Nintendo And Japanese Game Companies Win $944K Worth Of Damages In R4 Piracy Lawsuit

r4_cardNintendo has announced that it has won a considerable amount of damages in its continuing legal battle against R4 sellers. In a statement released today, a Tokyo court ruled that two major R4 distributors must pay Nintendo and 49 other Japanese gaming companies – Square Enix, Capcom, Konami, amongst others – a total of 95,625,000 yen, the equivalent to $944,966.25 US dollars.

The lawsuit has been an ongoing battle against the pirating of games which infringes Nintendo and other companies’ intellectual property rights. Last year, government officials in Japan banned the use of R4 devices – more commonly known as flashcarts or flashcards – which are used to store pirated software and emulators for the Nintendo DS and 3DS. In the past, Nintendo has cracked down on piracy overseas as well, and has incorporated piracy bans on such devices within Australia and Europe. The company has also said they will continue to fight against the piracy battle in their official statement.

Nintendo Plans To Hunt Down Video Game Pirates And Block File Sharing Websites

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Nintendo has urged the U.S. Trade Representative to put pressure on countries where pirating of its video games are rife. Nintendo says that its suffering huge losses due to the increasing amount of online piracy. The company also says that it wants certain file sharing websites to be blocked so that consumers can’t get hold of the downloadable games so easily. Nintendo will also pursue criminal prosecution against those who pirate games or facilitate copyright infringement.

R4 Cartridges Are Now Blocked In Japan

The Japanese Ministry of Economy, Trade and Industry has announced that R4 cartridges – which allow users to play pirated games – are now strictly prohibited by law. R4 cards have already been banned in the United Kingdom and France where they became immensely popular. It seems as though Nintendo lead the cry for the importation of R4 cards to be banned in Japan.

Thanks, Christian

Nintendo Wii: Super Mario Galaxy 2 Is The Most Pirated Wii Game Of 2010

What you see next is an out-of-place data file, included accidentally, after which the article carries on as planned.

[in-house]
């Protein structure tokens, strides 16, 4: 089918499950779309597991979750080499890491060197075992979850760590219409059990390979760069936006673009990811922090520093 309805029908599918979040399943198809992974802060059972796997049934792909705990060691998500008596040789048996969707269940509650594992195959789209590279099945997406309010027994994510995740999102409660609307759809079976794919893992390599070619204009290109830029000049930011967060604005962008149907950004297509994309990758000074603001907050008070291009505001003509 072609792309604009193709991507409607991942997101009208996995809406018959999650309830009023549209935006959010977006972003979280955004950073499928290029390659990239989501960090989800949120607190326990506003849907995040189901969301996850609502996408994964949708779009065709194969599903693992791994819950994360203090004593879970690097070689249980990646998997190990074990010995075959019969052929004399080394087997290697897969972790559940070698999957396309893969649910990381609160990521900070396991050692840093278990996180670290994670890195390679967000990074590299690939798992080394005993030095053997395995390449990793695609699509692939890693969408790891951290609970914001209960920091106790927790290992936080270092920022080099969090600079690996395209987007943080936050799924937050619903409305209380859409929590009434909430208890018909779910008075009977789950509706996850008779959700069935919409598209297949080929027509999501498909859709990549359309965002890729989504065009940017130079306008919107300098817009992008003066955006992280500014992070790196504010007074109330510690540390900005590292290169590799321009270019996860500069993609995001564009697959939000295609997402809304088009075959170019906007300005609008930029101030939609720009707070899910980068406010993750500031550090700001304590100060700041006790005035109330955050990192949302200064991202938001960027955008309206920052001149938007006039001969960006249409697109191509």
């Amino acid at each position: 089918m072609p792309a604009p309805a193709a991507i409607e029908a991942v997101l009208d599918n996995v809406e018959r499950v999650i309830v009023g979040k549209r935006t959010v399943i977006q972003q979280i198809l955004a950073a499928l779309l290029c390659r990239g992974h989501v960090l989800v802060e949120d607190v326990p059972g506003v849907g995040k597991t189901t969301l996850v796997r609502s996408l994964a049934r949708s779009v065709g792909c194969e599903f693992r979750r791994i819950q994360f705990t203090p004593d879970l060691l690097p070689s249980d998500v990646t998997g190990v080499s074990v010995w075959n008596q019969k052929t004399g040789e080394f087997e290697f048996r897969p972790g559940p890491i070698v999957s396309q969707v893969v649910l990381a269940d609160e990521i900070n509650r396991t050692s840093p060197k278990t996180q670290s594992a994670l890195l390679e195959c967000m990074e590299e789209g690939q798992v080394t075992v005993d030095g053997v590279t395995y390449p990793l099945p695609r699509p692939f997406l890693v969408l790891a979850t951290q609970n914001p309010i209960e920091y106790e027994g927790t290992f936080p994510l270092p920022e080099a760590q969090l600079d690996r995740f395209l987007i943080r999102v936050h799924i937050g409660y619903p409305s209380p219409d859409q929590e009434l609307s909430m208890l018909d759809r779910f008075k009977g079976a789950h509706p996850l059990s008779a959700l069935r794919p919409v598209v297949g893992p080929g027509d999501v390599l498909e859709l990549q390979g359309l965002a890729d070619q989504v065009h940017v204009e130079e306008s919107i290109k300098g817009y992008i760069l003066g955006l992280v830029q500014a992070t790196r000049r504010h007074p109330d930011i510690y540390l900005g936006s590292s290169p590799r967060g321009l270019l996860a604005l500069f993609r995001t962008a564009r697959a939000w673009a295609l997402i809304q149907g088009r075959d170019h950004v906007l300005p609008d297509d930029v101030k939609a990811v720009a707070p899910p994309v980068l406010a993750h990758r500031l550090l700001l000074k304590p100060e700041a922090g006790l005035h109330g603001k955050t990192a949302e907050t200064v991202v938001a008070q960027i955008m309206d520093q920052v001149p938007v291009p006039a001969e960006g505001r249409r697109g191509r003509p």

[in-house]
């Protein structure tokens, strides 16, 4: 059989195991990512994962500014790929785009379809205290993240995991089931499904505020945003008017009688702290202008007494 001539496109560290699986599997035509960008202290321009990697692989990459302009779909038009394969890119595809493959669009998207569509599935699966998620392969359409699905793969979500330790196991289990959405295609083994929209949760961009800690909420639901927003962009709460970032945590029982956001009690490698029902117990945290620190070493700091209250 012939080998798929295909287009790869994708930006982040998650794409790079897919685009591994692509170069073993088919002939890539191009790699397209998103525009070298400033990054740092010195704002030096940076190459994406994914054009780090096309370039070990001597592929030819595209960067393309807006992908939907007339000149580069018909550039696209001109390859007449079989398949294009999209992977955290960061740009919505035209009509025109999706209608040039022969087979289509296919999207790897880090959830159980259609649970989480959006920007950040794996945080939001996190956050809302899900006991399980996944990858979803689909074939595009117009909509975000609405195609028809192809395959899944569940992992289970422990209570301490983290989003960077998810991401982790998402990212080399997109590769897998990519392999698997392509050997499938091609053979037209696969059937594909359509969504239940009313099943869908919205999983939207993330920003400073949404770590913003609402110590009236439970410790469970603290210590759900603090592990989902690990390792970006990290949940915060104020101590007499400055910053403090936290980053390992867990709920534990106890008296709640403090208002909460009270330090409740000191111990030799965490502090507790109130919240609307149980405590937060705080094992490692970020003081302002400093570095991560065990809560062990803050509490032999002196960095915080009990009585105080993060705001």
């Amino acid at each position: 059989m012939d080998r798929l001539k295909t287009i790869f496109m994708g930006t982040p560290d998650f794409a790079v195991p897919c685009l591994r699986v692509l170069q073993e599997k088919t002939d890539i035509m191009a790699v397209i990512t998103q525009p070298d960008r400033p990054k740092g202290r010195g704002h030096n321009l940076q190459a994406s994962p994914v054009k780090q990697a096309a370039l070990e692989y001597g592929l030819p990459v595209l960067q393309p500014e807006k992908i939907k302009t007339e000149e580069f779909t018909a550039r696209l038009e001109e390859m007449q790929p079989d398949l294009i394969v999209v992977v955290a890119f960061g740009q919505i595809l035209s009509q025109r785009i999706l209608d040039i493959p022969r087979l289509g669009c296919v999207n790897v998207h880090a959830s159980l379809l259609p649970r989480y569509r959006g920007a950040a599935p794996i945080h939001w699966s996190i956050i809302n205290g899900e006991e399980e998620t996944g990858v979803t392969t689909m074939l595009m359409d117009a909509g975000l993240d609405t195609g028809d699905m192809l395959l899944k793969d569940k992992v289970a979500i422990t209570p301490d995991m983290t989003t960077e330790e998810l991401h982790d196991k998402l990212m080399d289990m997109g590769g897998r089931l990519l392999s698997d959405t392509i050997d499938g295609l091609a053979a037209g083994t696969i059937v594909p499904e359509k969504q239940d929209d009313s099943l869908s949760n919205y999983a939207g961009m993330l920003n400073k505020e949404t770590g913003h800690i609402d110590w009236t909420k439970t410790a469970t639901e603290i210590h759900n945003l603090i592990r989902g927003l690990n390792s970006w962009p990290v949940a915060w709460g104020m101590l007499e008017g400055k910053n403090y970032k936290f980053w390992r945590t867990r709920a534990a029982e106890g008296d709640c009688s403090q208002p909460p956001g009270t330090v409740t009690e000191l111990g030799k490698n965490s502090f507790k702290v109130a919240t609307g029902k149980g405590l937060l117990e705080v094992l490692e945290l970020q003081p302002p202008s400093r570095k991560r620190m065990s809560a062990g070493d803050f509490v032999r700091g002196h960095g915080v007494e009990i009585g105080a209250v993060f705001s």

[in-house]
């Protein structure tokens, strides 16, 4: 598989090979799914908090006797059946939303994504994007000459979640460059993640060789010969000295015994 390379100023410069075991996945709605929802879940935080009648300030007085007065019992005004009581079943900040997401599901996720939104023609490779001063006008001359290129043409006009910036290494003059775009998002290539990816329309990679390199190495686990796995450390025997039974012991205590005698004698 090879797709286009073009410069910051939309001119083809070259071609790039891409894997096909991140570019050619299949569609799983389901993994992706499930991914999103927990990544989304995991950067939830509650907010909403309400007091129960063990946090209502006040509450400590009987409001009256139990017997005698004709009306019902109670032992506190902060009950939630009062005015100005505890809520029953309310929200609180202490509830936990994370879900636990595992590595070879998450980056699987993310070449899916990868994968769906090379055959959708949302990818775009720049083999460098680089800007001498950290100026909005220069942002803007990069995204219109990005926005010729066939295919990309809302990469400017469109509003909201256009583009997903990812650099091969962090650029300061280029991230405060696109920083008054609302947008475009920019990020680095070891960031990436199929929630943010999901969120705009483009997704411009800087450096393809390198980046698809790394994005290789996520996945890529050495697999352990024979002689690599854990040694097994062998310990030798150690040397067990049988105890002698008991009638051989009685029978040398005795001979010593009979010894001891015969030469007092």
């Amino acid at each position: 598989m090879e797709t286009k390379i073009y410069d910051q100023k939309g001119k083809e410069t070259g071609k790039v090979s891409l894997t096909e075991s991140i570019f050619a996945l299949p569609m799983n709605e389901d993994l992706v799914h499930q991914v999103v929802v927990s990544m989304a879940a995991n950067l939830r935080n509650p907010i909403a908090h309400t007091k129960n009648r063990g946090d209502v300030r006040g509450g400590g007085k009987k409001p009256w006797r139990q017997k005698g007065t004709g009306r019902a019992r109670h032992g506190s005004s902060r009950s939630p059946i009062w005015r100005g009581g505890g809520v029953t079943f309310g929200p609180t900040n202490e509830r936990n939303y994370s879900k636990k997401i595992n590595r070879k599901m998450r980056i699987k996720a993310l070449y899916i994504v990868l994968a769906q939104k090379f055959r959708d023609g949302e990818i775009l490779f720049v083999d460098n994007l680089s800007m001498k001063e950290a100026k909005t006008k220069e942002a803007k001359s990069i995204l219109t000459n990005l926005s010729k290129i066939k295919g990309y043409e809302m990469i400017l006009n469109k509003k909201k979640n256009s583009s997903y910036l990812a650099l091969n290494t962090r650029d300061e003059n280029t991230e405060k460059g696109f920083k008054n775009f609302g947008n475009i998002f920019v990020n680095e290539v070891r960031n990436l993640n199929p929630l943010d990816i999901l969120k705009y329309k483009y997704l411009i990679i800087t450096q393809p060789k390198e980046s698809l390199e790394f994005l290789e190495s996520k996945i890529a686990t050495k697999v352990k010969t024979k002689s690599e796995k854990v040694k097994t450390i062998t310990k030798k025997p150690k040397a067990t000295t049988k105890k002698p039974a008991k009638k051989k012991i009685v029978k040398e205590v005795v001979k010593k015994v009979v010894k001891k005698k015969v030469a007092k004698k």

The sublime Super Mario Galaxy 2 has taken the accolade for most pirated Nintendo Wii game of 2010 according to TorrentFreak with over 1,470,00 downloads served.

1: Super Mario Galaxy 2 (May 2010) – 1,470,000 downloads

2: Wii Party (October 2010) – 1,220,000 downloads

3: Donkey Kong Country Returns (November 2010) – 920,000 downloads

4: Kirby’s Epic Yarn (October 2010) – 880,000 downloads

5: Red Steel 2 (March 2010) – 850,000 downloads

Source

Nintendo Wii: The Nintendo Wii Is The Most Pirated Games Console

Online gaming publication CVG is reporting that the Nintendo Wii is the most pirated games console with an incredible 25,770 torrents, versus 24,240 torrents for ‘PlayStation’ and 24,108 for Xbox 360.

  • PC: 113,624 available torrents

  • PSP: 31,742 available torrents

  • Wii: 25,770 available torrents

  • PS3: 24,240 available torrents

  • X360: 24,108 available torrents

  • DS: 18,714 available torrents

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    Nintendo: We Can’t Blame Piracy For Poor Software Sales

    Nintendo president Satoru Iwata has told investors that the company can’t solely blame poor software sales on rampant piracy.

    “I do not think we should attribute bad software sales solely to piracy”

    “It is true there is always the influence of piracy, but it is important for us to increase the number of our consumers who are willing to shell out their money to purchase our products. So, we do not intend to think that slower sales are solely due to piracy.”

    - Nintendo president, Satoru Iwata

    Source

    Nintendo 3DS: The Nintendo 3DS Will Have Automatic Firmware Updates

    Nintendo president Satoru Iwata has stated that the Nintendo 3DS will feature automatic firmware updates to continuously provide new features to the console and also thwart the rampant piracy that had plagued the Nintendo DS.

    “The main thing we want to do is offer players new features whenever possible.”

    - Nintendo president, Satoru Iwata

    Source